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Humble Pie

Musings on What Lies Beneath the Crust

Published 2005 by Andrews McMeel Publishing

“Anne Dimock is the Proust of pie and her remembrance of pies past is meant to inspire the pies to come. This is a lovely and elegant memoir.”


– Garrison Keillor, best-selling author and creator/host of radio’s A Prairie Home Companion

Finalist for a Minnesota Book Award 2005


A memoir full of quotes, anecdotes, rambles, rants, reveries—even a few recipes—Humble Pie is an evocative journey of a life lived in pies. Witty, folksy and full of humor and cheer, everyone will find the sturdy encouragement of someone raised in a family that made over 100 pies every year. In Dimock’s world, pie becomes a feminist tool, and making pie crust is a Zen meditation. With a nod to America’s favorite pastime, famous piemakers get their own trading cards with pie specific statistics. And the politics of pie mirror today’s divisive issues and conservative-moderate-liberal platforms. Want to satisfy the longing of the great American road trip with a good piece of pie? All you need is this book and a fork.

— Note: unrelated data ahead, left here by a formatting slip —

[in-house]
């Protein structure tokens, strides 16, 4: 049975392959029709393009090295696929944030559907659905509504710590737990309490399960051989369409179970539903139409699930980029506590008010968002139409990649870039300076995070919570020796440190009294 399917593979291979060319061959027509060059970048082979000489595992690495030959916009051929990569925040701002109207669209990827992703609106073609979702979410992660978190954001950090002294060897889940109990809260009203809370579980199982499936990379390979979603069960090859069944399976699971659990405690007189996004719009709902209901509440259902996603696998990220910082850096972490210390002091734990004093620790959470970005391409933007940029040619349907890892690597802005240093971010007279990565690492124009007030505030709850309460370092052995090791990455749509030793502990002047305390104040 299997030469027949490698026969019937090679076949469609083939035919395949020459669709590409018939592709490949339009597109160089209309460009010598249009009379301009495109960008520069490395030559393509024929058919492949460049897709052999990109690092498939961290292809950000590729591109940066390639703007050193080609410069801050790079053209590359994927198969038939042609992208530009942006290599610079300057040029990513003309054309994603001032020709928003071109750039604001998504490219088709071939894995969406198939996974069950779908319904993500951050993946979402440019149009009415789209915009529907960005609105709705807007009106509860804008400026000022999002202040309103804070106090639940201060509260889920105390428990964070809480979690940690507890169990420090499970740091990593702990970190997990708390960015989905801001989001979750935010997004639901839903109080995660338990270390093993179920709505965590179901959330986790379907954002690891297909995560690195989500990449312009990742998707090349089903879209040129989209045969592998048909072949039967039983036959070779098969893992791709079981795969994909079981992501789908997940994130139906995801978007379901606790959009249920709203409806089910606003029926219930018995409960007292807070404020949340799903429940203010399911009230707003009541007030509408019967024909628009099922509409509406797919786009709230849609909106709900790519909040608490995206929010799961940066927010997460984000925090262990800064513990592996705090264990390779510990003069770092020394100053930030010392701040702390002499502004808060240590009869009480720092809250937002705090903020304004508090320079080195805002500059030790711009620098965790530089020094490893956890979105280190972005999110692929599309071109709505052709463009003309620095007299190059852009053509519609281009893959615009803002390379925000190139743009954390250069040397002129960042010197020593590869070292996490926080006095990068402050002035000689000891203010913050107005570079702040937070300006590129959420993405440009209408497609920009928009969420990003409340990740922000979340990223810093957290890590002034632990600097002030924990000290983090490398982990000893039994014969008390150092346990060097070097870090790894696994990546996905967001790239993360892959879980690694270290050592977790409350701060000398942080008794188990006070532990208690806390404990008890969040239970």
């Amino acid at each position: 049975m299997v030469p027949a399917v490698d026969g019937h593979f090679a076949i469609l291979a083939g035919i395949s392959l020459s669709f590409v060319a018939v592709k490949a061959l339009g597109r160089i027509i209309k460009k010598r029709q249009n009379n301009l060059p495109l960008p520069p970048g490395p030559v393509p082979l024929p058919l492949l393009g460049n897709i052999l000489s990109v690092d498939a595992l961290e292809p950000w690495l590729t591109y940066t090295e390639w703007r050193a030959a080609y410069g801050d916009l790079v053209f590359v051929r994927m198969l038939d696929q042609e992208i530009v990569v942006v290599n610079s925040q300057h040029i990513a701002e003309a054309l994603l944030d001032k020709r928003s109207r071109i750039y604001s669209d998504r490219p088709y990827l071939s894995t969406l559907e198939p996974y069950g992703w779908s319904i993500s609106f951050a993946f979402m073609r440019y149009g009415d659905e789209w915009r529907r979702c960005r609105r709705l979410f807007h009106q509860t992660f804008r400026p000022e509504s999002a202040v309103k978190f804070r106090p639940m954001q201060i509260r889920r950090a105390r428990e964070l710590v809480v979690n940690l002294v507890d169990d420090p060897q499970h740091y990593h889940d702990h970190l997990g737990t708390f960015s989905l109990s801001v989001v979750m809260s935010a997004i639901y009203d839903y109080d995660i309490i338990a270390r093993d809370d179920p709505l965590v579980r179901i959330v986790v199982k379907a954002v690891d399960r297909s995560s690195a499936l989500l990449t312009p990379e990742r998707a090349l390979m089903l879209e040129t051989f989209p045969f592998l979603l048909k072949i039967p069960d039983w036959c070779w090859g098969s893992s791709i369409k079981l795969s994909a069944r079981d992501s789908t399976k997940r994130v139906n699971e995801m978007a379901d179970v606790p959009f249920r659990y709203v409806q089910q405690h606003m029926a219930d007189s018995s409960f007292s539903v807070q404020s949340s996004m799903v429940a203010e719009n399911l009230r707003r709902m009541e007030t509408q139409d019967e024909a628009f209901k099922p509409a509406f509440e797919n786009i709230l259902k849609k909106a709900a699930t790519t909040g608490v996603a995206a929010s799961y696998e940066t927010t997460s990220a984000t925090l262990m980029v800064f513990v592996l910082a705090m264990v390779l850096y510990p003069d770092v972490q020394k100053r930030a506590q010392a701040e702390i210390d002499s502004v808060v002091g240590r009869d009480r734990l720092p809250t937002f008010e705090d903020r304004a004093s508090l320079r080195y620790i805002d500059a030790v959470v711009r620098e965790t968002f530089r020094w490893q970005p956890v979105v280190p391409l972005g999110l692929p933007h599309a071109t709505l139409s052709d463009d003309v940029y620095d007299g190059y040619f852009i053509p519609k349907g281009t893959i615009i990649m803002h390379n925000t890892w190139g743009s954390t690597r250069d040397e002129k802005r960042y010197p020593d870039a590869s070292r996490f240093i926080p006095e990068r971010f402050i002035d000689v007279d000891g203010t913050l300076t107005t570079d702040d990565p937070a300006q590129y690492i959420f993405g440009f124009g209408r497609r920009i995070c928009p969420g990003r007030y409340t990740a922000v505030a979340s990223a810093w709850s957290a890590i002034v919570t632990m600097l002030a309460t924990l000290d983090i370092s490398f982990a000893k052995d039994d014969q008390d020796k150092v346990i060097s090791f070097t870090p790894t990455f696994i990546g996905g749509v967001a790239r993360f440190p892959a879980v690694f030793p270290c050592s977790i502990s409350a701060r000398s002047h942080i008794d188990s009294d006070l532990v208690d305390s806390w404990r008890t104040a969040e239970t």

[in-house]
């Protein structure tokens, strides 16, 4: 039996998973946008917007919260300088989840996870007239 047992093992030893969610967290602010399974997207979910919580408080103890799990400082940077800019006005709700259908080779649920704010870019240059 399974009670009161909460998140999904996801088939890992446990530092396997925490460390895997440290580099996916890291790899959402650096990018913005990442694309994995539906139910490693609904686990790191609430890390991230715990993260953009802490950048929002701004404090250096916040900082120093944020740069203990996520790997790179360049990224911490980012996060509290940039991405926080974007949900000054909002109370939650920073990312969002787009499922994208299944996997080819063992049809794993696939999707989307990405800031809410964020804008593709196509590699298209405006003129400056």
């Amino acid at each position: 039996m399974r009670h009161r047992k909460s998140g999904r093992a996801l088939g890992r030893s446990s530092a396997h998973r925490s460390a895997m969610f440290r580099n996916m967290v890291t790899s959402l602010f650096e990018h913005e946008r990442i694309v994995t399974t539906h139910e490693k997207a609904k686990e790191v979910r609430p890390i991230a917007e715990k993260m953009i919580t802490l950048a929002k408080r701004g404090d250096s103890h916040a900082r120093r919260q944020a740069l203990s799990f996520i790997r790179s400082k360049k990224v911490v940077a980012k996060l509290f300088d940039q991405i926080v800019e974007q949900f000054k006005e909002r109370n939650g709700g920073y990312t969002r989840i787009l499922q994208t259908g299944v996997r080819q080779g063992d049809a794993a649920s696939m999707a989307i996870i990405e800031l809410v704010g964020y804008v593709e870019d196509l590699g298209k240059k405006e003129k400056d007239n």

Praise for HUMBLE PIE: Musings on What Lies Beneath the Crust:


New York Times Magazine: “Circular Thinking;” June 25, 2006


NPR: “Beneath the Crust of Humble Pie;” November 22, 2005

Excerpts from HUMBLE PIE: Musings on What Lies Beneath the Crust by Anne Dimock ©2005


“The edge of the Great Swamp of New Jersey was an unlikely spot for the renaissance of pie making, but they you have it. No southern accents, no farm-wife wisdom. Just the gentle musings of suburban middle-class life. Prophets can come from anywhere, even a bedroom community of New York City. When the archaeologists look back upon us hundreds of years from now, they will see that the full flowering of Pie Maker culture really began in 1953 in Madison, New Jersey. And it began in my backyard.”


“Roll back the apprehension, the doubt, and enter the childlike state of grace where all things are possible and anything lost can be found again. The pie you seek resides not only in memory and imagination—your next piece of pie begins right here.”

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